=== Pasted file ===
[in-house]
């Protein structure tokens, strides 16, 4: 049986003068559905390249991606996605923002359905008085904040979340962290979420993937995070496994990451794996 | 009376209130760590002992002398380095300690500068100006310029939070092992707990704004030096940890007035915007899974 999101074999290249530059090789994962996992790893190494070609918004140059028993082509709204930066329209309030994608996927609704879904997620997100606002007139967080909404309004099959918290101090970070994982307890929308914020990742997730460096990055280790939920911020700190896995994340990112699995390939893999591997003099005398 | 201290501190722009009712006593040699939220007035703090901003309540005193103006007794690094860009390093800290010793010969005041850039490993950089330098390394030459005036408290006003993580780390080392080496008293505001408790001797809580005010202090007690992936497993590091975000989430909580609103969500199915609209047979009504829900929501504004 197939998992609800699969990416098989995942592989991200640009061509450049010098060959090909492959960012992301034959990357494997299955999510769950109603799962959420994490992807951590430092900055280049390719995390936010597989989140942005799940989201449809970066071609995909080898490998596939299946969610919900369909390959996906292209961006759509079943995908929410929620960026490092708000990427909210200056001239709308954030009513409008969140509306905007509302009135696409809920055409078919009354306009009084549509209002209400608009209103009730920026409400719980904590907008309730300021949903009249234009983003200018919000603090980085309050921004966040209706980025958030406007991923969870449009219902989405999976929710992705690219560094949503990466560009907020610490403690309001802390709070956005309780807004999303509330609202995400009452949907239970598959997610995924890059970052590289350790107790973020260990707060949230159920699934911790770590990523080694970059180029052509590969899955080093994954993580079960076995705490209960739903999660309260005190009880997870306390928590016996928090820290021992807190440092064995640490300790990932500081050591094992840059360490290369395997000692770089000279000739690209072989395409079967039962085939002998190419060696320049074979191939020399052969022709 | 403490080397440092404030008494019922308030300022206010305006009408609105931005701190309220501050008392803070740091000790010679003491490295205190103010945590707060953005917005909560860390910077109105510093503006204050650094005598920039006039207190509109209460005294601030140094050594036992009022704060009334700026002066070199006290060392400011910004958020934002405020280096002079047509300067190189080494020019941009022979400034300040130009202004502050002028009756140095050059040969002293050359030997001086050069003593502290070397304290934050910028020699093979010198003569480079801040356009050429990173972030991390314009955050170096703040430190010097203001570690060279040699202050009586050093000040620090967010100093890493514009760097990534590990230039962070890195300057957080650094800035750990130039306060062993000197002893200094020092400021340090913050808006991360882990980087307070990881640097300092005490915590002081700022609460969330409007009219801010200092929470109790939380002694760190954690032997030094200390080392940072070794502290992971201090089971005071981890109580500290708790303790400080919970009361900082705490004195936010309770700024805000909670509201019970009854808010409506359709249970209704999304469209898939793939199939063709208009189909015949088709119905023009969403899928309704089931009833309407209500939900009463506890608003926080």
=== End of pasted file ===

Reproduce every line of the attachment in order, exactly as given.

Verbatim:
[in-house]
């Protein structure tokens, strides 16, 4: 049986003068559905390249991606996605923002359905008085904040979340962290979420993937995070496994990451794996 | 009376209130760590002992002398380095300690500068100006310029939070092992707990704004030096940890007035915007899974 999101074999290249530059090789994962996992790893190494070609918004140059028993082509709204930066329209309030994608996927609704879904997620997100606002007139967080909404309004099959918290101090970070994982307890929308914020990742997730460096990055280790939920911020700190896995994340990112699995390939893999591997003099005398 | 201290501190722009009712006593040699939220007035703090901003309540005193103006007794690094860009390093800290010793010969005041850039490993950089330098390394030459005036408290006003993580780390080392080496008293505001408790001797809580005010202090007690992936497993590091975000989430909580609103969500199915609209047979009504829900929501504004 197939998992609800699969990416098989995942592989991200640009061509450049010098060959090909492959960012992301034959990357494997299955999510769950109603799962959420994490992807951590430092900055280049390719995390936010597989989140942005799940989201449809970066071609995909080898490998596939299946969610919900369909390959996906292209961006759509079943995908929410929620960026490092708000990427909210200056001239709308954030009513409008969140509306905007509302009135696409809920055409078919009354306009009084549509209002209400608009209103009730920026409400719980904590907008309730300021949903009249234009983003200018919000603090980085309050921004966040209706980025958030406007991923969870449009219902989405999976929710992705690219560094949503990466560009907020610490403690309001802390709070956005309780807004999303509330609202995400009452949907239970598959997610995924890059970052590289350790107790973020260990707060949230159920699934911790770590990523080694970059180029052509590969899955080093994954993580079960076995705490209960739903999660309260005190009880997870306390928590016996928090820290021992807190440092064995640490300790990932500081050591094992840059360490290369395997000692770089000279000739690209072989395409079967039962085939002998190419060696320049074979191939020399052969022709 | 403490080397440092404030008494019922308030300022206010305006009408609105931005701190309220501050008392803070740091000790010679003491490295205190103010945590707060953005917005909560860390910077109105510093503006204050650094005598920039006039207190509109209460005294601030140094050594036992009022704060009334700026002066070199006290060392400011910004958020934002405020280096002079047509300067190189080494020019941009022979400034300040130009202004502050002028009756140095050059040969002293050359030997001086050069003593502290070397304290934050910028020699093979010198003569480079801040356009050429990173972030991390314009955050170096703040430190010097203001570690060279040699202050009586050093000040620090967010100093890493514009760097990534590990230039962070890195300057957080650094800035750990130039306060062993000197002893200094020092400021340090913050808006991360882990980087307070990881640097300092005490915590002081700022609460969330409007009219801010200092929470109790939380002694760190954690032997030094200390080392940072070794502290992971201090089971005071981890109580500290708790303790400080919970009361900082705490004195936010309770700024805000909670509201019970009854808010409506359709249970209704999304469209898939793939199939063709208009189909015949088709119905023009969403899928309704089931009833309407209500939900009463506890608003926080």